Category Archives: Asset Classes

Short Memories

Consumer Confidence was reported this morning to have risen sharply, to the highest since December 2000. Stocks rose and bonds fell, taking this news as a sign of economic strength, one presumes. Obviously the buyers do not remember what happened in 2001. when the market fell to a loss of 27% by September.

Oh, and by the way, there is essentially no historical correlation between changes in the reported Consumer Confidence and changes in actual retail spending. Just sayin’

Everything Is Awesome

Apparently CNBC showed this after last Thursday’s close. Just sayin’.

Inflation

There is much noise that the Fed will raise interest rates to combat “inflation.”

Over the last year to the end of February, wages are up 2.8% (nominal). The price of oil, as a metric for energy prices, is up 32%.

Guess what is driving “inflation.”

The Saudis are still pumping as hard as they can, but justifying it on the grounds that they are storing the above-quota output, not selling it internationally. It seems to me that a tank in Saudi and a tank in Oklahoma are pretty much fungible, except that we at least think we know how much is in the Oklahoma tanks.

The bottom line is that global inventories of oil are continuing to expand to new records, more or less on a daily basis. The EIA is forecasting that US shale is set to expand production by 109k barrels from March to April, rising from 4.853mmbpd to 4.962mmbpd, and offsetting OPEC’s entire February production cut.

At some point we are going to see a reaction and that will be the end of “inflation.” For a while, anyway.

Crude Dreams

It seems like the price of crude oil is finally taking notice of the new records in inventories being set every week.

OPEC is ruminating about further cuts. The problem, for OPEC anyway, is that keeping the price high has fed a resurgence in US production as the rig count keeps driving higher and higher. A resurgence that will not easily be countered as the high prices have allowed producers to sell forward the oil that they have yet to produce either into the public futures market, or by private contract. Either way, they can drill with confidence in the pricing.

As a result, the global re-balancing of the oil markets that OPEC hoped to achieve remains a fantasy. GLWT.

As a side note, speculators’ most recently reported positions in WTI crude oil futures total about 525 million bbl., or nearly $27 billion at the current price of $51.

Something Is Going To Snap

Snapchat is trading this morning at a $40 billion valuation. In 2016 revenue was $404 million, and it lost $514.6 million. User growth slowed from 17 percent in Q2 2016 to 3.2 percent in Q4.

There is only one word that applies – mania.

Pension Tsunami Sighted

NY Teamsters Pension Fund becomes first to run out of money.

Oh, and after the close the API announced that crude and product inventories continue to set new records. Not to worry, speculative buying continues. GLWT.

 

Socialism Is Good For You

If you need to lose weight, that is. Due to lack of food supply, Venezuelans have lost an average of 19lbs. over the last year. This despite having the largest proven oil reserves in the world.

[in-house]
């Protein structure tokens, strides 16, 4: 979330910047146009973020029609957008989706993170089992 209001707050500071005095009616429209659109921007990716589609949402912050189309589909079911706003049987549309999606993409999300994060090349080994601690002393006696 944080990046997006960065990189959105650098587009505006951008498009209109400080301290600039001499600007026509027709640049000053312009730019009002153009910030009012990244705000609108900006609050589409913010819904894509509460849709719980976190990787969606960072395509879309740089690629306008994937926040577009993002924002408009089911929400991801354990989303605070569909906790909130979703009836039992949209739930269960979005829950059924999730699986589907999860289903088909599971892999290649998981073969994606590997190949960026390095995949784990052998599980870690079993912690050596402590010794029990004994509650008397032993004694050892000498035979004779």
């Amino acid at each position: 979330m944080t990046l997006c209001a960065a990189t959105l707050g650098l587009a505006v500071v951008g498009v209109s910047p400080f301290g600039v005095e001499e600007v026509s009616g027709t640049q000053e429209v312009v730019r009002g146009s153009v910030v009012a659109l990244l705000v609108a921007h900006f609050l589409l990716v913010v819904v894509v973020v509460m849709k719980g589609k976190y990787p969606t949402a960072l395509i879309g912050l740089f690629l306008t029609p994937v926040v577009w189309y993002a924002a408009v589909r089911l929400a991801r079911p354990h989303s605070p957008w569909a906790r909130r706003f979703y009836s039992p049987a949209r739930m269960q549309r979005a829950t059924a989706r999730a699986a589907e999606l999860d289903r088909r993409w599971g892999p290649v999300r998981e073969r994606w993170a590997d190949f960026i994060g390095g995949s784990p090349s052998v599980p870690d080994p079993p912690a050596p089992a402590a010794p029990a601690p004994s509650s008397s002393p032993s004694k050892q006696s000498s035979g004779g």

Awash In Oil

Given the record level of oil inventories, it is amazing to me that the crude price is being sustained in the low $50s. This price is encouraging the shale producers to keep pumping, having sold forward their product into the futures market.

Now it seems that gasoline shipments are being diverted from New York as there is nowhere to put the stuff. Demand is down and everyone is carefully avoiding the obvious explanation – there is a recession underway.

Which rather surprises me – I would have thought that Trump’s Goldman advisers would want him to take the recession now, while there is still room to blame it (justly) on Obama, rather than further postpone and aggravate the inevitable outcome.

I don’t think the stock market will head lower until oil does. But it seems that Treasuries may be starting to reject the “Trumpflation” scenario.

Take A Memo

John Hussman this morning tweeted “Just time-stamping this chart for future generations”
spx2306

Amen.

This one needs to be saved, as well.

maxpl

Greece Again

Greece is back in the news. As a pretty much unbiased observer, a few points:

  • The IMF is right. Greece cannot pay its debts. Debt repayments come from surplus, profits in a sense. They’re not there, and they’re not coming.
  • Greece is a zombie. It needs a fresh start desperately, for humanitarian reasons if nothing else.
  • Apparently, there is no provision in the rules for a Eurozone member to go bankrupt. Therefore, the Eurozone rules need to be changed. It is foolish to believe that bad things don’t happen.
  • Germany has profited hugely from the Eurozone – on paper – but a lot of those profits are yet to be collected because they are in the form of unpaid debts.
  • Germany is, understandably, reluctant to write off any of those debts for fear that the whole racket will come apart, so it insists on the “nuclear option” of Grexit. As the French would say “Pour encourager les autres.”
  • Draghi is unwilling to take a leadership role in resolving the situation, because he knows that if Greece is given a less painful solution, then Italy is next in line. And Germany will be on the short end of the stick.
  • It is likely that nothing good will happen until Merkel and Schäuble are gone. The good news is that, because of the immigrant crisis, their departure from the scene is no longer unthinkable.